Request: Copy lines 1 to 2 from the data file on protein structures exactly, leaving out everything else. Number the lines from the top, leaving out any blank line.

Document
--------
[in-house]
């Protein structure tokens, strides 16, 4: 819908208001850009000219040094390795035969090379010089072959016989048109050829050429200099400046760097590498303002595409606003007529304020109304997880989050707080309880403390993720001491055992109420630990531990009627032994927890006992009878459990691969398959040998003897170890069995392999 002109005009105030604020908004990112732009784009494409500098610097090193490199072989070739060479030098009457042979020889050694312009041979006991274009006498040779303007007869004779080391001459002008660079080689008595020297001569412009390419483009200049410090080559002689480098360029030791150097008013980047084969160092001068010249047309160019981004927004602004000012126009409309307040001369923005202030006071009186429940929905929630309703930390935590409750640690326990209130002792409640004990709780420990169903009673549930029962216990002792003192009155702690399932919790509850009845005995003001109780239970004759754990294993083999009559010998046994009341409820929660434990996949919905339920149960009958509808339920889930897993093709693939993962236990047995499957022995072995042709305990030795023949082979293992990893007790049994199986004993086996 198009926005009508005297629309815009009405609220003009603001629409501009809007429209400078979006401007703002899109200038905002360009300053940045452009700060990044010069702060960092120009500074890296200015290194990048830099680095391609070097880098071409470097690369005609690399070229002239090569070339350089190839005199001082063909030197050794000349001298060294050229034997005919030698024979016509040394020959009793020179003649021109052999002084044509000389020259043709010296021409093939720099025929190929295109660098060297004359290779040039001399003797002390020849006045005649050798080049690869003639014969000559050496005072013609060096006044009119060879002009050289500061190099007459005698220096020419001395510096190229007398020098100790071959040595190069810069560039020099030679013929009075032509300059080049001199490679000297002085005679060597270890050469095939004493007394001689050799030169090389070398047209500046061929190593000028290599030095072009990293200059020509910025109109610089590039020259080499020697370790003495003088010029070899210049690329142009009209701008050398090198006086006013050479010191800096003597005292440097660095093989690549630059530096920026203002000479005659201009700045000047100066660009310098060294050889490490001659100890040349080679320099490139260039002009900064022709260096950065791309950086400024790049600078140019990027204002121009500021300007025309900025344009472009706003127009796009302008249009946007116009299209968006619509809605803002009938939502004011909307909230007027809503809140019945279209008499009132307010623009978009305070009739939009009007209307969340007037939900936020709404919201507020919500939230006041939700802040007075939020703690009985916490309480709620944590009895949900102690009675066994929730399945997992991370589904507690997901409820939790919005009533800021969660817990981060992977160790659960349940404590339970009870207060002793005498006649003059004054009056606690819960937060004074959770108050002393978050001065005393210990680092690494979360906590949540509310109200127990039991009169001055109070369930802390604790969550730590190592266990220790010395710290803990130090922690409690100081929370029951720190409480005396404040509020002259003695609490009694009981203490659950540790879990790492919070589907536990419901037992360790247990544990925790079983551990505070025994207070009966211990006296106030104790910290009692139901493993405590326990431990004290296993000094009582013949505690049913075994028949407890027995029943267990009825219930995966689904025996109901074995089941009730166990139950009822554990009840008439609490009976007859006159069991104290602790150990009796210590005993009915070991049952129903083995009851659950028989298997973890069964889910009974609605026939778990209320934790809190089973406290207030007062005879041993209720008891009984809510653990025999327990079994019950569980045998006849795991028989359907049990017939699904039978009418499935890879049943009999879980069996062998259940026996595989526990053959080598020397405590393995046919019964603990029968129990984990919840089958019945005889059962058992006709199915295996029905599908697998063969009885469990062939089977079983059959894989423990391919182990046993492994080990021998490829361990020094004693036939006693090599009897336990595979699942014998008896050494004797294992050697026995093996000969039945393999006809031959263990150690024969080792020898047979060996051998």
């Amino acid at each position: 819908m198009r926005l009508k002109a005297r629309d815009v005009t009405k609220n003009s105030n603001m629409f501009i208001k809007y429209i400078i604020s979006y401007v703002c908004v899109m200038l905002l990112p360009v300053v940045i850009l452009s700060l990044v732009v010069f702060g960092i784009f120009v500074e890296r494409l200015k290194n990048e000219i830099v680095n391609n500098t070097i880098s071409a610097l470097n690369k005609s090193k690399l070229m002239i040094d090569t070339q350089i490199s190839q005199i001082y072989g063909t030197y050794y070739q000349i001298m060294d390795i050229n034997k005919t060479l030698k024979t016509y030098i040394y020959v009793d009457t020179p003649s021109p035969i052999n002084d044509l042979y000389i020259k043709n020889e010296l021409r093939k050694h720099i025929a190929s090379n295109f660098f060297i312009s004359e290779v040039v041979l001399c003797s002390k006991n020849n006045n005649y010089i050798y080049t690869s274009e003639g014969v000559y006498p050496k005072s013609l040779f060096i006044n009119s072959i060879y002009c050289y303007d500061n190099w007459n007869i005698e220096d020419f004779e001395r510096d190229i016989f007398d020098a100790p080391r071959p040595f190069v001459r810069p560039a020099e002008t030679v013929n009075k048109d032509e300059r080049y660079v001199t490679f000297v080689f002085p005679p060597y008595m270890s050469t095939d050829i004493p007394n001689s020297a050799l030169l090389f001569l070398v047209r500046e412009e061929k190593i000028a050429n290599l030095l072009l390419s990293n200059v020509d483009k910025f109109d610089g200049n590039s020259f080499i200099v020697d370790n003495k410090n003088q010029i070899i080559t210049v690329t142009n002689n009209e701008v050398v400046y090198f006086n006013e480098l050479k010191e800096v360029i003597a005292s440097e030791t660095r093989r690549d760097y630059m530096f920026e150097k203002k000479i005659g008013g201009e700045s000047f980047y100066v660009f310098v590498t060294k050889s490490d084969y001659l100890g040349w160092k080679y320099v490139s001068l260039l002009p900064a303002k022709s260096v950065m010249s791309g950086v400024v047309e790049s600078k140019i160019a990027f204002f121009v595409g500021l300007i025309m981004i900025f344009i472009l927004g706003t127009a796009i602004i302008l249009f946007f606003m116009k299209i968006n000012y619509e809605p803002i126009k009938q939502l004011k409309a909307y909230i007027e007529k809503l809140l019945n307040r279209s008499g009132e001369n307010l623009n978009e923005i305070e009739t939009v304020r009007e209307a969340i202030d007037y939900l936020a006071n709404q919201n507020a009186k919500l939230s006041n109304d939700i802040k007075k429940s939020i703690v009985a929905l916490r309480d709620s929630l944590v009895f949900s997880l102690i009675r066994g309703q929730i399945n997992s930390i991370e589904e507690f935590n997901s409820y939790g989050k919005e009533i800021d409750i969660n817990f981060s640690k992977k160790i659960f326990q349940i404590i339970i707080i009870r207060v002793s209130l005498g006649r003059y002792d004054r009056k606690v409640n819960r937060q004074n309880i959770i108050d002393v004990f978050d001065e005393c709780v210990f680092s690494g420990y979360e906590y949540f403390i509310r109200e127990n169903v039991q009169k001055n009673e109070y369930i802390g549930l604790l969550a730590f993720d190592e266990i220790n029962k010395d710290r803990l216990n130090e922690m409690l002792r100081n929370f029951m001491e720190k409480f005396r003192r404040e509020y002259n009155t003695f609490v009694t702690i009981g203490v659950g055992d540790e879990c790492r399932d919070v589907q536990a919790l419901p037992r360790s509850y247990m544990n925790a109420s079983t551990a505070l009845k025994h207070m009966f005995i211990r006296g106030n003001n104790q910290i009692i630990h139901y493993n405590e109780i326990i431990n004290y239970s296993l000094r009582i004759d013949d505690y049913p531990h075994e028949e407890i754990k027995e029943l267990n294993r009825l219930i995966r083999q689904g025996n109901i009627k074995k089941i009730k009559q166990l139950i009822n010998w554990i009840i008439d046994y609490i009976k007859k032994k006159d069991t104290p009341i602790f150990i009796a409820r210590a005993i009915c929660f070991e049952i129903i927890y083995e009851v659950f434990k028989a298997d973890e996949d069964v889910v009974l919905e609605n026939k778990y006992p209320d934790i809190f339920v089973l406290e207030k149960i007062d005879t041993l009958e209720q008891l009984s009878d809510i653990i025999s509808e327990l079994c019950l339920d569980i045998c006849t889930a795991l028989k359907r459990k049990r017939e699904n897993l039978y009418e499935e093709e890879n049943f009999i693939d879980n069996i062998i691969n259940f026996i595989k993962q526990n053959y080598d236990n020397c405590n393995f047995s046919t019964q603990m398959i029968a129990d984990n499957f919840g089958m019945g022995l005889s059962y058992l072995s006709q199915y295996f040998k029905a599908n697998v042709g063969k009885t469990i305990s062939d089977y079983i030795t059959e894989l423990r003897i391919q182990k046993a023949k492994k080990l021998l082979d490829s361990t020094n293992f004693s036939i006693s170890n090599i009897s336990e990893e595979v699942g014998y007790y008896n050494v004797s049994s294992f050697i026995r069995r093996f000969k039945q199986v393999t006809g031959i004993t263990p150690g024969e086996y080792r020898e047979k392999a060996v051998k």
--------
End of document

[in-house]
């Protein structure tokens, strides 16, 4: 819908208001850009000219040094390795035969090379010089072959016989048109050829050429200099400046760097590498303002595409606003007529304020109304997880989050707080309880403390993720001491055992109420630990531990009627032994927890006992009878459990691969398959040998003897170890069995392999 002109005009105030604020908004990112732009784009494409500098610097090193490199072989070739060479030098009457042979020889050694312009041979006991274009006498040779303007007869004779080391001459002008660079080689008595020297001569412009390419483009200049410090080559002689480098360029030791150097008013980047084969160092001068010249047309160019981004927004602004000012126009409309307040001369923005202030006071009186429940929905929630309703930390935590409750640690326990209130002792409640004990709780420990169903009673549930029962216990002792003192009155702690399932919790509850009845005995003001109780239970004759754990294993083999009559010998046994009341409820929660434990996949919905339920149960009958509808339920889930897993093709693939993962236990047995499957022995072995042709305990030795023949082979293992990893007790049994199986004993086996 198009926005009508005297629309815009009405609220003009603001629409501009809007429209400078979006401007703002899109200038905002360009300053940045452009700060990044010069702060960092120009500074890296200015290194990048830099680095391609070097880098071409470097690369005609690399070229002239090569070339350089190839005199001082063909030197050794000349001298060294050229034997005919030698024979016509040394020959009793020179003649021109052999002084044509000389020259043709010296021409093939720099025929190929295109660098060297004359290779040039001399003797002390020849006045005649050798080049690869003639014969000559050496005072013609060096006044009119060879002009050289500061190099007459005698220096020419001395510096190229007398020098100790071959040595190069810069560039020099030679013929009075032509300059080049001199490679000297002085005679060597270890050469095939004493007394001689050799030169090389070398047209500046061929190593000028290599030095072009990293200059020509910025109109610089590039020259080499020697370790003495003088010029070899210049690329142009009209701008050398090198006086006013050479010191800096003597005292440097660095093989690549630059530096920026203002000479005659201009700045000047100066660009310098060294050889490490001659100890040349080679320099490139260039002009900064022709260096950065791309950086400024790049600078140019990027204002121009500021300007025309900025344009472009706003127009796009302008249009946007116009299209968006619509809605803002009938939502004011909307909230007027809503809140019945279209008499009132307010623009978009305070009739939009009007209307969340007037939900936020709404919201507020919500939230006041939700802040007075939020703690009985916490309480709620944590009895949900102690009675066994929730399945997992991370589904507690997901409820939790919005009533800021969660817990981060992977160790659960349940404590339970009870207060002793005498006649003059004054009056606690819960937060004074959770108050002393978050001065005393210990680092690494979360906590949540509310109200127990039991009169001055109070369930802390604790969550730590190592266990220790010395710290803990130090922690409690100081929370029951720190409480005396404040509020002259003695609490009694009981203490659950540790879990790492919070589907536990419901037992360790247990544990925790079983551990505070025994207070009966211990006296106030104790910290009692139901493993405590326990431990004290296993000094009582013949505690049913075994028949407890027995029943267990009825219930995966689904025996109901074995089941009730166990139950009822554990009840008439609490009976007859006159069991104290602790150990009796210590005993009915070991049952129903083995009851659950028989298997973890069964889910009974609605026939778990209320934790809190089973406290207030007062005879041993209720008891009984809510653990025999327990079994019950569980045998006849795991028989359907049990017939699904039978009418499935890879049943009999879980069996062998259940026996595989526990053959080598020397405590393995046919019964603990029968129990984990919840089958019945005889059962058992006709199915295996029905599908697998063969009885469990062939089977079983059959894989423990391919182990046993492994080990021998490829361990020094004693036939006693090599009897336990595979699942014998008896050494004797294992050697026995093996000969039945393999006809031959263990150690024969080792020898047979060996051998």